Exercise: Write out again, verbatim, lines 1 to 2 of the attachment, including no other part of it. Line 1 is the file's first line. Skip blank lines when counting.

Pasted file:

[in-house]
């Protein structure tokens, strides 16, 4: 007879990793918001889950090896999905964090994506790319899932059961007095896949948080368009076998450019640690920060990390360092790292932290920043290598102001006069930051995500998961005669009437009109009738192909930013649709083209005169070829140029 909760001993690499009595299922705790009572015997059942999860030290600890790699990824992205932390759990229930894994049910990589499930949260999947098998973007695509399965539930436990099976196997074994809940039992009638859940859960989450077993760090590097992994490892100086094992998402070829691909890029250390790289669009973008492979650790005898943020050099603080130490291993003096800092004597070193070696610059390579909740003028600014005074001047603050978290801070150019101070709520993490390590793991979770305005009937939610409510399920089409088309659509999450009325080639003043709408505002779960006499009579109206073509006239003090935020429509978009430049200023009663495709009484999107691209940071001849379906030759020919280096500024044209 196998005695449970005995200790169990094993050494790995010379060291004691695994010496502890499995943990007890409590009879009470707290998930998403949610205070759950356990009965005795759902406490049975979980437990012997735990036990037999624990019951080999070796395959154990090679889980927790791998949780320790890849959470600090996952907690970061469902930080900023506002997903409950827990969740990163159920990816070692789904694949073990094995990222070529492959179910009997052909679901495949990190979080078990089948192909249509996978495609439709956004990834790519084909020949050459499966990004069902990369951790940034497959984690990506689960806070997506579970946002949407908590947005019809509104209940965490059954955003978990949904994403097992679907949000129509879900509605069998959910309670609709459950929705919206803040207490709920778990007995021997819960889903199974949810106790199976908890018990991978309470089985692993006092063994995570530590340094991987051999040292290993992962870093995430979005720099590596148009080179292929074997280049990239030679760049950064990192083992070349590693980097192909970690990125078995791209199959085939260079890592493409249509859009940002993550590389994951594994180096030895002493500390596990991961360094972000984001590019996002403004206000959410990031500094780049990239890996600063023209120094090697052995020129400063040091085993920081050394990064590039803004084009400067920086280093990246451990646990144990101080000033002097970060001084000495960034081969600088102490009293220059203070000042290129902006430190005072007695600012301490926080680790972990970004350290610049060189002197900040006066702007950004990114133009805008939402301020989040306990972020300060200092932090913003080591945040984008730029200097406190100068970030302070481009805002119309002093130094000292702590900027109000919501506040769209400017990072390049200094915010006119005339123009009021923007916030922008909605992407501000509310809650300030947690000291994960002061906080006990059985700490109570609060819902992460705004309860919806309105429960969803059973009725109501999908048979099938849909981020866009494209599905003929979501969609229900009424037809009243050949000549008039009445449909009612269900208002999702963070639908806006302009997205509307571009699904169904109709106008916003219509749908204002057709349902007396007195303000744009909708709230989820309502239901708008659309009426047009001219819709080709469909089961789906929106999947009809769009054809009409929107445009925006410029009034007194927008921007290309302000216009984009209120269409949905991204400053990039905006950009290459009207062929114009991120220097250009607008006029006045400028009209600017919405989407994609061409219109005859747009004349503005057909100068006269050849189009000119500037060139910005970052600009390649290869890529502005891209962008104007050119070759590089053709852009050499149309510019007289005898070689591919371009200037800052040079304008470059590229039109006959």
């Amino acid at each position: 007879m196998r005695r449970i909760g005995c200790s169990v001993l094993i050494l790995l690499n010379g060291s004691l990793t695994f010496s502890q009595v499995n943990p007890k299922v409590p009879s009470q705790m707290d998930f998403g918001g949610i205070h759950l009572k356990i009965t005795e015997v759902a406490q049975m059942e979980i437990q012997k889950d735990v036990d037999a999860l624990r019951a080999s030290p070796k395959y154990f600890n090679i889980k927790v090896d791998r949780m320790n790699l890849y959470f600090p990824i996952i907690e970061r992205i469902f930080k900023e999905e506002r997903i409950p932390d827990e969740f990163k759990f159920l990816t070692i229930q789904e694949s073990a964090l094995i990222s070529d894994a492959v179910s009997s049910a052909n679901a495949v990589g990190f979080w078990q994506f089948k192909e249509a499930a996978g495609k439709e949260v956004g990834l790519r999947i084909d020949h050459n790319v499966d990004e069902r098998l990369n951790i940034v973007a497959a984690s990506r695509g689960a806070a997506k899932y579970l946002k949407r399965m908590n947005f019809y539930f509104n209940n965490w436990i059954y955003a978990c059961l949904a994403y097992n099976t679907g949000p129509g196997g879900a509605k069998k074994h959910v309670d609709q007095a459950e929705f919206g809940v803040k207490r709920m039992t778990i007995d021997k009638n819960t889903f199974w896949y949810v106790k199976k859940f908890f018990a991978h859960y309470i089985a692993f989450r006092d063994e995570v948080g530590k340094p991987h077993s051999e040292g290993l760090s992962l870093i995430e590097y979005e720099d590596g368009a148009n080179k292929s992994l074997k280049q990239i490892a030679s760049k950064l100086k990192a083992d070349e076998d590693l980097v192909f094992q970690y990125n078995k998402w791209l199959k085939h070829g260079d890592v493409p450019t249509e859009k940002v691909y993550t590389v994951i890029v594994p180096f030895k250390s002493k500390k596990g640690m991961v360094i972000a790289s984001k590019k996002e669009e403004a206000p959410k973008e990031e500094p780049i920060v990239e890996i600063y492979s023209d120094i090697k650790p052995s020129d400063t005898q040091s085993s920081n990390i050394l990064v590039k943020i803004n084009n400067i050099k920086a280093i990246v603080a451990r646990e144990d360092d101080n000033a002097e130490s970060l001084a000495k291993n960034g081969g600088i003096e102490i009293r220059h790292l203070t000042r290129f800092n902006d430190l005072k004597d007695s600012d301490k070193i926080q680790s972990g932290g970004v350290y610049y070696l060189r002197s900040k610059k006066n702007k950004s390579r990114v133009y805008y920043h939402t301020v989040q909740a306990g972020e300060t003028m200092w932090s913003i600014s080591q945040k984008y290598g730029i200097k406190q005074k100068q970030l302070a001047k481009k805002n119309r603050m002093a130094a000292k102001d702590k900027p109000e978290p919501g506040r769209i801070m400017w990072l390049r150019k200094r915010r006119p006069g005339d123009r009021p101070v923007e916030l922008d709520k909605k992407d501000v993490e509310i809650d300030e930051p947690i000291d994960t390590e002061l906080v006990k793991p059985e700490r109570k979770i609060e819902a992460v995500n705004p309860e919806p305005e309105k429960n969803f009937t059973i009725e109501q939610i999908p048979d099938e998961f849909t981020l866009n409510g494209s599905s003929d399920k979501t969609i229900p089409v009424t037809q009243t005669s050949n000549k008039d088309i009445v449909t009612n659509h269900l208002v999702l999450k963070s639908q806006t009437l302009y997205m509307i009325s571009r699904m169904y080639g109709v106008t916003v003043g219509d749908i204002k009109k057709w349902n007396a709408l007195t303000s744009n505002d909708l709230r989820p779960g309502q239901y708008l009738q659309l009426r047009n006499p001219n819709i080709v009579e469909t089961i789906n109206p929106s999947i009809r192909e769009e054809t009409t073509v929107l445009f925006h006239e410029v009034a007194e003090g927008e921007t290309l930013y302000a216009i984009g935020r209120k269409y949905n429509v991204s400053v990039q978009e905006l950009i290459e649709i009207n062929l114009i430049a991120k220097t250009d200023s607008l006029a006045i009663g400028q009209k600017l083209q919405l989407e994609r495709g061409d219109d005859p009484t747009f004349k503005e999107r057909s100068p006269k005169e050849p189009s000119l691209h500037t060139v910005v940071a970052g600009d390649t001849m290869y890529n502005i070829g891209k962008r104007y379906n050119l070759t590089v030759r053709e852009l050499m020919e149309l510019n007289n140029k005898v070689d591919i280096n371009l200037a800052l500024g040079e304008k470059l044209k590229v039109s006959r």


[in-house]
């Protein structure tokens, strides 16, 4: 007879990793918001889950090896999905964090994506790319899932059961007095896949948080368009076998450019640690920060990390360092790292932290920043290598102001006069930051995500998961005669009437009109009738192909930013649709083209005169070829140029 909760001993690499009595299922705790009572015997059942999860030290600890790699990824992205932390759990229930894994049910990589499930949260999947098998973007695509399965539930436990099976196997074994809940039992009638859940859960989450077993760090590097992994490892100086094992998402070829691909890029250390790289669009973008492979650790005898943020050099603080130490291993003096800092004597070193070696610059390579909740003028600014005074001047603050978290801070150019101070709520993490390590793991979770305005009937939610409510399920089409088309659509999450009325080639003043709408505002779960006499009579109206073509006239003090935020429509978009430049200023009663495709009484999107691209940071001849379906030759020919280096500024044209 196998005695449970005995200790169990094993050494790995010379060291004691695994010496502890499995943990007890409590009879009470707290998930998403949610205070759950356990009965005795759902406490049975979980437990012997735990036990037999624990019951080999070796395959154990090679889980927790791998949780320790890849959470600090996952907690970061469902930080900023506002997903409950827990969740990163159920990816070692789904694949073990094995990222070529492959179910009997052909679901495949990190979080078990089948192909249509996978495609439709956004990834790519084909020949050459499966990004069902990369951790940034497959984690990506689960806070997506579970946002949407908590947005019809509104209940965490059954955003978990949904994403097992679907949000129509879900509605069998959910309670609709459950929705919206803040207490709920778990007995021997819960889903199974949810106790199976908890018990991978309470089985692993006092063994995570530590340094991987051999040292290993992962870093995430979005720099590596148009080179292929074997280049990239030679760049950064990192083992070349590693980097192909970690990125078995791209199959085939260079890592493409249509859009940002993550590389994951594994180096030895002493500390596990991961360094972000984001590019996002403004206000959410990031500094780049990239890996600063023209120094090697052995020129400063040091085993920081050394990064590039803004084009400067920086280093990246451990646990144990101080000033002097970060001084000495960034081969600088102490009293220059203070000042290129902006430190005072007695600012301490926080680790972990970004350290610049060189002197900040006066702007950004990114133009805008939402301020989040306990972020300060200092932090913003080591945040984008730029200097406190100068970030302070481009805002119309002093130094000292702590900027109000919501506040769209400017990072390049200094915010006119005339123009009021923007916030922008909605992407501000509310809650300030947690000291994960002061906080006990059985700490109570609060819902992460705004309860919806309105429960969803059973009725109501999908048979099938849909981020866009494209599905003929979501969609229900009424037809009243050949000549008039009445449909009612269900208002999702963070639908806006302009997205509307571009699904169904109709106008916003219509749908204002057709349902007396007195303000744009909708709230989820309502239901708008659309009426047009001219819709080709469909089961789906929106999947009809769009054809009409929107445009925006410029009034007194927008921007290309302000216009984009209120269409949905991204400053990039905006950009290459009207062929114009991120220097250009607008006029006045400028009209600017919405989407994609061409219109005859747009004349503005057909100068006269050849189009000119500037060139910005970052600009390649290869890529502005891209962008104007050119070759590089053709852009050499149309510019007289005898070689591919371009200037800052040079304008470059590229039109006959």